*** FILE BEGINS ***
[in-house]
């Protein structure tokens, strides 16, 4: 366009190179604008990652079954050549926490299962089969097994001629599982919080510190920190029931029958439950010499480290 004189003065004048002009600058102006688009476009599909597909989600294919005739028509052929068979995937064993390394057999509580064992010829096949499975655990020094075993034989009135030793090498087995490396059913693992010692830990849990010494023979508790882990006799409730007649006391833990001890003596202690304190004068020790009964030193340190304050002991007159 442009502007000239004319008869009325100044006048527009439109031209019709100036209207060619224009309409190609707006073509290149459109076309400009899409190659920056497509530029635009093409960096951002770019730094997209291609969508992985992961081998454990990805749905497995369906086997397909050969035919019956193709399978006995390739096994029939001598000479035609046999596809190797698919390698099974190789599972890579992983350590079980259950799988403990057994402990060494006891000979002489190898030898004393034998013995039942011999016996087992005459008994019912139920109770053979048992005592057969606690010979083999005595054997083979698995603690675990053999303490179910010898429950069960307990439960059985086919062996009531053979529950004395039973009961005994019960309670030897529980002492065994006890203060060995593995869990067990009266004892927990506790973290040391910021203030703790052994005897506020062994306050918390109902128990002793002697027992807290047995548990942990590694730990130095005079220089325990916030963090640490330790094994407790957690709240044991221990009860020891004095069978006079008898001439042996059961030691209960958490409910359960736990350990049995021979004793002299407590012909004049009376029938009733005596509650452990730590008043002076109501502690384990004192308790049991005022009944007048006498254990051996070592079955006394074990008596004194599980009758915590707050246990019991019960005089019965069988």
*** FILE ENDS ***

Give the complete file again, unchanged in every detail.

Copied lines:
[in-house]
């Protein structure tokens, strides 16, 4: 366009190179604008990652079954050549926490299962089969097994001629599982919080510190920190029931029958439950010499480290 004189003065004048002009600058102006688009476009599909597909989600294919005739028509052929068979995937064993390394057999509580064992010829096949499975655990020094075993034989009135030793090498087995490396059913693992010692830990849990010494023979508790882990006799409730007649006391833990001890003596202690304190004068020790009964030193340190304050002991007159 442009502007000239004319008869009325100044006048527009439109031209019709100036209207060619224009309409190609707006073509290149459109076309400009899409190659920056497509530029635009093409960096951002770019730094997209291609969508992985992961081998454990990805749905497995369906086997397909050969035919019956193709399978006995390739096994029939001598000479035609046999596809190797698919390698099974190789599972890579992983350590079980259950799988403990057994402990060494006891000979002489190898030898004393034998013995039942011999016996087992005459008994019912139920109770053979048992005592057969606690010979083999005595054997083979698995603690675990053999303490179910010898429950069960307990439960059985086919062996009531053979529950004395039973009961005994019960309670030897529980002492065994006890203060060995593995869990067990009266004892927990506790973290040391910021203030703790052994005897506020062994306050918390109902128990002793002697027992807290047995548990942990590694730990130095005079220089325990916030963090640490330790094994407790957690709240044991221990009860020891004095069978006079008898001439042996059961030691209960958490409910359960736990350990049995021979004793002299407590012909004049009376029938009733005596509650452990730590008043002076109501502690384990004192308790049991005022009944007048006498254990051996070592079955006394074990008596004194599980009758915590707050246990019991019960005089019965069988």